1997 – Declared cancer-free and founded the Lance Armstrong Foundation (later known as the Livestrong Foundation). He resumed his training as a cyclist.

1998 – Armstrong wins the Rheinland-Pfalz and the Cascade Classic. His first wins since coming back from the cancer treatment.

1999 – Lance wins his first Tour de France.

2000 – He wins his second Tour de France and wins a bronze medal in the men’s time trial at the Sydney Olympics. Publishes his book, It’s Not About the Bike: My Journey Back to Life.

2001 – Armstrong wins his third consecutive Tour de France. Testing for EPO is now possible and being used.

2002 – Armstrong wins his fourth consecutive Tour de France.

2003 – Armstrong wins his fifth consecutive Tour de France and joins 4 others as the event’s only five-time winners. Publishes Every Second Counts.

2004 – L.A. Confidential is published by David Walsh and Pierre Ballester, a book that accuses Armstrong of doping. Armstrong becomes a cycling legend by being the first person to win six consecutive Tour de France events.

2005 – Armstrong wins his seventh consecutive Tour de France and retires from cycling. French newspaper L’Equipe reports that Armstrong used EPO in 1999. The paper said that 6 of Armstrong’s urine samples from the 1999 Tour de France came back as positive in 2004 when retested.

2006 – Independent Dutch investigators clear Lance Armstrong of doping at the 1999 Tour de France. Frankie Andreu testifies that, in his presence in 1996, Armstrong told doctors that he was using EPO. Armstrong swore under oath that this never happened. Armstrong appears angry and irritated when answering questions about possible usage in an ESPN interview.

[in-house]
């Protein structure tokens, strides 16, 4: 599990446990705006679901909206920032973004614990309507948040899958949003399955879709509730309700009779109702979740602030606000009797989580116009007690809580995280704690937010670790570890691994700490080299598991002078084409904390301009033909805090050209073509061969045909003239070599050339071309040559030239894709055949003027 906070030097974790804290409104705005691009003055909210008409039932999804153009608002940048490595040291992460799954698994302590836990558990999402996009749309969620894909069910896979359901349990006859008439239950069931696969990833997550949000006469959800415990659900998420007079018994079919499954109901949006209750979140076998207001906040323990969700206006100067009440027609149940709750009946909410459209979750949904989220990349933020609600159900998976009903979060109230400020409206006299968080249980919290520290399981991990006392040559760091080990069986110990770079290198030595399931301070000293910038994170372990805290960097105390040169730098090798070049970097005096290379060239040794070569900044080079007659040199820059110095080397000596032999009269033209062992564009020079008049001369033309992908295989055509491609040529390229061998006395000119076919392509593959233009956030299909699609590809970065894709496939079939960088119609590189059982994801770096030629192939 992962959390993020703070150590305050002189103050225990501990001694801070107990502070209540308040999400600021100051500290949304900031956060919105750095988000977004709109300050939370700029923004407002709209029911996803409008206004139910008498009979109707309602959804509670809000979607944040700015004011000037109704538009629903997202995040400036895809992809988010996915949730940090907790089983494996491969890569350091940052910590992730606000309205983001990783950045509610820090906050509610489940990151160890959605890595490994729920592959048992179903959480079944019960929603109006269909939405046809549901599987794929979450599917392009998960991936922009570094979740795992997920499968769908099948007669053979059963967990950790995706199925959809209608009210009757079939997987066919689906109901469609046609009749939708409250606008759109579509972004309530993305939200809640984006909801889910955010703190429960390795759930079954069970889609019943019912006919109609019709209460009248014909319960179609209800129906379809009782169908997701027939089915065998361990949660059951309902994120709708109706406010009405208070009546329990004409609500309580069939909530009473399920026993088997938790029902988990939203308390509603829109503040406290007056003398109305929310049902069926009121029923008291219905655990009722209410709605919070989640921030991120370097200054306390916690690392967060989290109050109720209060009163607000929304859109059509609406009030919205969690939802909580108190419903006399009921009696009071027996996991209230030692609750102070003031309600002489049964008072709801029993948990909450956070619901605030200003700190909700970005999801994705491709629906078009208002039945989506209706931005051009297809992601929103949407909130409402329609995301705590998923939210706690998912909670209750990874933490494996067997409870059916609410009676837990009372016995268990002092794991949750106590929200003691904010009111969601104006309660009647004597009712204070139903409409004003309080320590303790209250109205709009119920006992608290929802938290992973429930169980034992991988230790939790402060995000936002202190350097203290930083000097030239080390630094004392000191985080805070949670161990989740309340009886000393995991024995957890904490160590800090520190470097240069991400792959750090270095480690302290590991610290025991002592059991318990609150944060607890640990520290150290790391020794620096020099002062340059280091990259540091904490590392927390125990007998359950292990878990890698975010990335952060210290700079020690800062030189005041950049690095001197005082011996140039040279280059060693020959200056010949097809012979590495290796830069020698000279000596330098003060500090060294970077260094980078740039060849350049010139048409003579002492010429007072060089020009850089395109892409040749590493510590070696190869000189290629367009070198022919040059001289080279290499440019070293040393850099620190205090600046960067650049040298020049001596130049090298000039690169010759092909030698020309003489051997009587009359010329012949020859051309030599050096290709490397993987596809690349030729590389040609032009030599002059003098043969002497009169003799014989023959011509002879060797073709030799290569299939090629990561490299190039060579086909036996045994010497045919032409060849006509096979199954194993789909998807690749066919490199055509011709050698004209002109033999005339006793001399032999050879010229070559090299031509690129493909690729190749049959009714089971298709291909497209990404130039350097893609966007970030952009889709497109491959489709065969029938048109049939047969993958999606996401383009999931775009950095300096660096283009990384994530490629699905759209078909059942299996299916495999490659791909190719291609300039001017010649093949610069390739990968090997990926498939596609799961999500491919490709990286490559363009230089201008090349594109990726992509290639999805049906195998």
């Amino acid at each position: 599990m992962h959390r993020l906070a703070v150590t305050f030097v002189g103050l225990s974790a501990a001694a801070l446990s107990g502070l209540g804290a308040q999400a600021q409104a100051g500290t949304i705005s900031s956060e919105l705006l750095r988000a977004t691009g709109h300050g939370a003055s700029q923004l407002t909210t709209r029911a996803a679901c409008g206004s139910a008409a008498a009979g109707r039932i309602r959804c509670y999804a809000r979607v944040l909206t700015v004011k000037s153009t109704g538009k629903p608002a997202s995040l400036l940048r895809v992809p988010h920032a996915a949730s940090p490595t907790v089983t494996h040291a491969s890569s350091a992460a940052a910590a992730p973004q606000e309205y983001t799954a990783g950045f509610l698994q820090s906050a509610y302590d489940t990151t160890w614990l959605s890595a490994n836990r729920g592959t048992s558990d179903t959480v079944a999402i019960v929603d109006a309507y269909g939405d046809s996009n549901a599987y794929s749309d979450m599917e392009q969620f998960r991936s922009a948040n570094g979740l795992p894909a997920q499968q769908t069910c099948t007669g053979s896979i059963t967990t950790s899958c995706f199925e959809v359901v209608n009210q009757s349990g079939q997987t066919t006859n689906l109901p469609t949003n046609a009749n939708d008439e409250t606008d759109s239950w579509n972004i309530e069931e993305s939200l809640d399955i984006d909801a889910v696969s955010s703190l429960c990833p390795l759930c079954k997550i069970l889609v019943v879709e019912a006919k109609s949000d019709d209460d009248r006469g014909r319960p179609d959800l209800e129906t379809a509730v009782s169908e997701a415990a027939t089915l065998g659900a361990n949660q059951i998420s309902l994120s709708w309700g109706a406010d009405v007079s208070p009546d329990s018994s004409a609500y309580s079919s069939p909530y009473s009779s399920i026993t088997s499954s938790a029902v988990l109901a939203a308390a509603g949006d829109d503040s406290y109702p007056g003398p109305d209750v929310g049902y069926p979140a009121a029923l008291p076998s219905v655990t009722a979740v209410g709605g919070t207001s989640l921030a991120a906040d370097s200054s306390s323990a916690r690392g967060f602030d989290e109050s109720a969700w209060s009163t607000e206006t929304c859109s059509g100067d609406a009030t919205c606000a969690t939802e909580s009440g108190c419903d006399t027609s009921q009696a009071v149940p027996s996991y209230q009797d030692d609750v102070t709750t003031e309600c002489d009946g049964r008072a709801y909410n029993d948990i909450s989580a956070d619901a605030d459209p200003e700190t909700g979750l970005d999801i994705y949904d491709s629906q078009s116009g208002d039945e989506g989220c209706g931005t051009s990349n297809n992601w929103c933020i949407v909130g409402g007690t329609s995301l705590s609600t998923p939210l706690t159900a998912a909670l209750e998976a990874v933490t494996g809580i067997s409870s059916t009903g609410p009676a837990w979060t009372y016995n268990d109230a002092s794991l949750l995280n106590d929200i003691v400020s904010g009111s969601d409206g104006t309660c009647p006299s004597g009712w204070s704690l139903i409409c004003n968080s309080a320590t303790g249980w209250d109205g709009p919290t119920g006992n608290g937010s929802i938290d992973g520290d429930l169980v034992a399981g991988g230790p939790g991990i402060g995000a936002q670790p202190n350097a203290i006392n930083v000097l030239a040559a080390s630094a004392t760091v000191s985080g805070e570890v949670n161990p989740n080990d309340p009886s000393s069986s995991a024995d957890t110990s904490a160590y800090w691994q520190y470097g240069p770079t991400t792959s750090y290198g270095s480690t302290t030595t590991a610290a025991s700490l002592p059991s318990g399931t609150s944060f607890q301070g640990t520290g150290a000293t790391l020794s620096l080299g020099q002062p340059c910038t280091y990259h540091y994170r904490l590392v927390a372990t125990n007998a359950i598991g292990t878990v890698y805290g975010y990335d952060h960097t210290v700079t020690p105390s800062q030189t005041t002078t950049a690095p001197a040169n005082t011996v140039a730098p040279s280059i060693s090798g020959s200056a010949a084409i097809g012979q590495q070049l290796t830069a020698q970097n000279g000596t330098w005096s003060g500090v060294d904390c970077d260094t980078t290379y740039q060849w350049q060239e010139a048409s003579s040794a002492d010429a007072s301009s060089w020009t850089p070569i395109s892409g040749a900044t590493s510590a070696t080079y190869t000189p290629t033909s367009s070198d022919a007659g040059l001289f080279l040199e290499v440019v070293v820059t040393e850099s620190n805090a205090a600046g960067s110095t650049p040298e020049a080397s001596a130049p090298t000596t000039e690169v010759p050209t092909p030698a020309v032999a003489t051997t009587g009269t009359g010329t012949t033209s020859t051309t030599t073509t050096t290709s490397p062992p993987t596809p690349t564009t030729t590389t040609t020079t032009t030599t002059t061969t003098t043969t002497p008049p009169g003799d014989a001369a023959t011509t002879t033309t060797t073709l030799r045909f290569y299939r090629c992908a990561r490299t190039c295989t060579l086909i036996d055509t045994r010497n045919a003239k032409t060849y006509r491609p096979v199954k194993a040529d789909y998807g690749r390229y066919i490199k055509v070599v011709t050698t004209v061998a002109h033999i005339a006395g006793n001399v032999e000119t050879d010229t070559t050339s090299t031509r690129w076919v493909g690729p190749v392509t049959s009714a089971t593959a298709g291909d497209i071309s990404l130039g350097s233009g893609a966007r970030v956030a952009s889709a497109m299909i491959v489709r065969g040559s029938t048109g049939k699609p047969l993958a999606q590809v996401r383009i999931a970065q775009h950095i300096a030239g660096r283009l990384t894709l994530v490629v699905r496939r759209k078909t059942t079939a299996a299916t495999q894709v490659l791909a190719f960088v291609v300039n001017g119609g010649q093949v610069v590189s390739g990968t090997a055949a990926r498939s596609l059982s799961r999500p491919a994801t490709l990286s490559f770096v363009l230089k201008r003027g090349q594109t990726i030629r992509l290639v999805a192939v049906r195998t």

2008 – Armstrong announced that he would return to cycling and race in the 2009 Tour de France.

2009 – Armstrong finishes 3rd in the Tour de France. AFLD (France’s anti-doping agency) accuses Armstrong of not cooperating with a drug tester.

2010 – The specter of doping is intensifying. Floyd Landis admits doping and points his finger at fellow teammates, including Armstrong, for doing the same. Armstrong and the U.S. Postal Service racing team are investigated for fraud and conspiracy. Armstrong finished 23 in the Tour de France.

2011 – Armstrong retires for a second time. Pressure and accusations continue to build as Armstrong is at the center of an inquiry from a federal grand jury into whether he led a doping ring on the U.S. Postal Service racing team.